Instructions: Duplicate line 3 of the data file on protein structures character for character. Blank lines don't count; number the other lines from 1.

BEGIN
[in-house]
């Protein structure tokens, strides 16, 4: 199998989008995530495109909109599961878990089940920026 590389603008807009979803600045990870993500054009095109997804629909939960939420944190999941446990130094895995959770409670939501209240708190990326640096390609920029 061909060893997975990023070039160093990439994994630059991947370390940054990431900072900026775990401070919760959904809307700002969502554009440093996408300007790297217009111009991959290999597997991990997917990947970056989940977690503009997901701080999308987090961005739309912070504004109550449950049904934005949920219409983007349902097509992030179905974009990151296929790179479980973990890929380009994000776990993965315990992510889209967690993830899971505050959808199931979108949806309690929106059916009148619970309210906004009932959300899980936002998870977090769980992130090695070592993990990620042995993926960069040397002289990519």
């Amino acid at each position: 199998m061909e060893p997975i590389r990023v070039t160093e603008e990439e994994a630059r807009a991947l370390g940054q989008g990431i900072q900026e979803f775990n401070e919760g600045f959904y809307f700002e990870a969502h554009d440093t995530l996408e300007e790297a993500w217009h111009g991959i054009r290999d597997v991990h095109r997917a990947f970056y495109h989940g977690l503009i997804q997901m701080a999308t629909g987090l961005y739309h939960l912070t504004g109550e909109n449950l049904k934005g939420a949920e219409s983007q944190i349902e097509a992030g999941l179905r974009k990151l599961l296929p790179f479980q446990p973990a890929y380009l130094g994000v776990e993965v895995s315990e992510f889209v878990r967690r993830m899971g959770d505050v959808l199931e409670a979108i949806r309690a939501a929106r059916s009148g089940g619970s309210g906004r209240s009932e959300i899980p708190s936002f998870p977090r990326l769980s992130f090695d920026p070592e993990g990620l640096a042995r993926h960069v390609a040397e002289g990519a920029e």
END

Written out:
């Amino acid at each position: 199998m061909e060893p997975i590389r990023v070039t160093e603008e990439e994994a630059r807009a991947l370390g940054q989008g990431i900072q900026e979803f775990n401070e919760g600045f959904y809307f700002e990870a969502h554009d440093t995530l996408e300007e790297a993500w217009h111009g991959i054009r290999d597997v991990h095109r997917a990947f970056y495109h989940g977690l503009i997804q997901m701080a999308t629909g987090l961005y739309h939960l912070t504004g109550e909109n449950l049904k934005g939420a949920e219409s983007q944190i349902e097509a992030g999941l179905r974009k990151l599961l296929p790179f479980q446990p973990a890929y380009l130094g994000v776990e993965v895995s315990e992510f889209v878990r967690r993830m899971g959770d505050v959808l199931e409670a979108i949806r309690a939501a929106r059916s009148g089940g619970s309210g906004r209240s009932e959300i899980p708190s936002f998870p977090r990326l769980s992130f090695d920026p070592e993990g990620l640096a042995r993926h960069v390609a040397e002289g990519a920029e």